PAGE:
Calcite is the chemical compound calcium carbonate. It is the second most common mineral on Earth after quartz and comprises 4 percent of the Earth’s crust. Calcite occurs in a wide variety of environments ranging from layers of limestone inter-bedded with other sediments, to marble, a crystallized, metamorphic version of limestone. Calcite may be any color, black, or no color at all. Sea organisms such as corals and algae build their shells from calcite. It dissolves in mildly acidic rainwater and groundwater, and precipitates in the soil leaving deposits of caliche, a hardened form of calcite. In caves, calcite precipitates to form stalactites hanging from ceilings and stalagmites growing from the ground up.
The construction industry has used calcite in the form of marble and limestone since ancient times. The pyramids of Egypt and Latin America consist of limestone blocks. Ancient Greeks and Romans used marble slabs as an external veneer on buildings to provide a smooth and decorative surface. These uses continue into the modern era.
Calcite in the form of crushed limestone neutralizes acid soils. The same product cleans rivers and drainage systems of industrial, acidic waste. On the same principle, calcite is a component of antacid stomach medicines.
Small amounts of pulverized calcite produce a calcium-rich supplement for poultry and cattle. It enhances the quality of milk, eggs, and hardens egg shells.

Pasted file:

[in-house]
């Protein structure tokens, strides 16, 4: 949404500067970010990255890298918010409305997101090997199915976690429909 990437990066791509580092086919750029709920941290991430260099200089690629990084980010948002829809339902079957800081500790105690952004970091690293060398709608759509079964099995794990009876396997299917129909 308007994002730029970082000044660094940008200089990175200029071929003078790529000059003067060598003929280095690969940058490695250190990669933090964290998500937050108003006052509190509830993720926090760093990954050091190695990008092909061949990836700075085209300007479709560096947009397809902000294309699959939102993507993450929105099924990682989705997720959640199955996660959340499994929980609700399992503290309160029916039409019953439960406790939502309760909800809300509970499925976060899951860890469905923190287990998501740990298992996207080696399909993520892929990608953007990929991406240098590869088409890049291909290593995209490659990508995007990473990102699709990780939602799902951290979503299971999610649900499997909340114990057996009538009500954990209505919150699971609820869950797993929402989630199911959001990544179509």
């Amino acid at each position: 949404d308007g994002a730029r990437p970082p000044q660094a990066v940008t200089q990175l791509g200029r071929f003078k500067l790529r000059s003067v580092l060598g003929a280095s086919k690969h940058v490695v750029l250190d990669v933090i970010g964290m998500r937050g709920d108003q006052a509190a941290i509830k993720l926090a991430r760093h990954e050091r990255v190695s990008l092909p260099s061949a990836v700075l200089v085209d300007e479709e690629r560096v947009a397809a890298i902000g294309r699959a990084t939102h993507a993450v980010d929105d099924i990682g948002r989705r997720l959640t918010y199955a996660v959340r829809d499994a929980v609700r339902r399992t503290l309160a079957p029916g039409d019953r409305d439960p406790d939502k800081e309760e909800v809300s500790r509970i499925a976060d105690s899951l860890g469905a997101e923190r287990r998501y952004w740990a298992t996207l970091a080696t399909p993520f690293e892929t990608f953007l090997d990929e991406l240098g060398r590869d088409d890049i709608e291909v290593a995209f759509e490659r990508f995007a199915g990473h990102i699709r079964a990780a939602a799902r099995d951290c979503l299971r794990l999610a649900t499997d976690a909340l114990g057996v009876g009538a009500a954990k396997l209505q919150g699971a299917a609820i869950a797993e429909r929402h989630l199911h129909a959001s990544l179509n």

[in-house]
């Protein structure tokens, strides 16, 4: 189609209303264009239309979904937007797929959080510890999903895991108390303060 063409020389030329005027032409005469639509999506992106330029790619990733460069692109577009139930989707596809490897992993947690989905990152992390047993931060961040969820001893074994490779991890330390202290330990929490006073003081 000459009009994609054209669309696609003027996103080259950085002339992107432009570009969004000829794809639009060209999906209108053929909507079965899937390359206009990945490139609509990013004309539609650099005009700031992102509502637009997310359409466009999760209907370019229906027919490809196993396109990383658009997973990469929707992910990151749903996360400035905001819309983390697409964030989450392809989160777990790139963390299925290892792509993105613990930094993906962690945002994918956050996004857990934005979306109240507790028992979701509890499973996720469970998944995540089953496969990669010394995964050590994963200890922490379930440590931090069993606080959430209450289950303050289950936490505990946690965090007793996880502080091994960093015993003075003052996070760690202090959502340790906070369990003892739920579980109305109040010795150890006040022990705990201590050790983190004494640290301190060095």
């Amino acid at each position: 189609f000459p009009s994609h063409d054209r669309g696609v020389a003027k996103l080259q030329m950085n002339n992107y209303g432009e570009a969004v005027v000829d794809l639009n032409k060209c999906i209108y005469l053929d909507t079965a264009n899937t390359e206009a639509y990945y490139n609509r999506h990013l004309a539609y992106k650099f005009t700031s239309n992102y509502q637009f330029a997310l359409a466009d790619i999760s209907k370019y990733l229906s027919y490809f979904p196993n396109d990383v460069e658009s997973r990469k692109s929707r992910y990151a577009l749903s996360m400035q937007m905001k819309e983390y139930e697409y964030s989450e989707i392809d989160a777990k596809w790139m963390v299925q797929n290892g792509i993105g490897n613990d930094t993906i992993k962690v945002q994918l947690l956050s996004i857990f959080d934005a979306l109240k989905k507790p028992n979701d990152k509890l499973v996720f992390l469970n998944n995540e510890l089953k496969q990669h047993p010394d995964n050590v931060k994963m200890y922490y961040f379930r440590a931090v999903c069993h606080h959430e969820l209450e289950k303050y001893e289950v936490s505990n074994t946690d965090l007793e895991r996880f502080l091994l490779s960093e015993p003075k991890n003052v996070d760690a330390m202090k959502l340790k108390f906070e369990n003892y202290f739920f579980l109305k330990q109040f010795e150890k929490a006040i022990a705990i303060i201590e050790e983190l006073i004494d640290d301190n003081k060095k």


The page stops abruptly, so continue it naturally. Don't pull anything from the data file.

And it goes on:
Calcite in the form of marble has been one of the preferred stones for large ornaments, statues and memorials since ancient times. The Parthenon Marbles, also called the Elgin Marbles, are a series of classical Greek sculptures originally decorating the Acropolis in Athens. A common modern ornamental use of calcite is for cemetery memorial stones.
Powdered calcite is inert, non-toxic and has a high whiteness. It has numerous uses as a filling material for toothpaste, medicines, paints, rubber and foods. The abrasive properties of calcite provide toothpaste with some of its cleaning properties.
Optical calcite is a pure, clear crystal form of calcite. Flawless crystals have uses in optical instruments ranging from microscopes to gun sights. Many weapons used during World War II had calcite crystals in their sighting equipment.
Cement is one of the most common calcite products. Calcite is heated to produce calcium oxide, or lime, and carbon dioxide. The addition of a small amount of gypsum, calcium sulfate, to the lime produces Portland cement. A mixture of Portland cement, sand, gravel, and water produces basic concrete.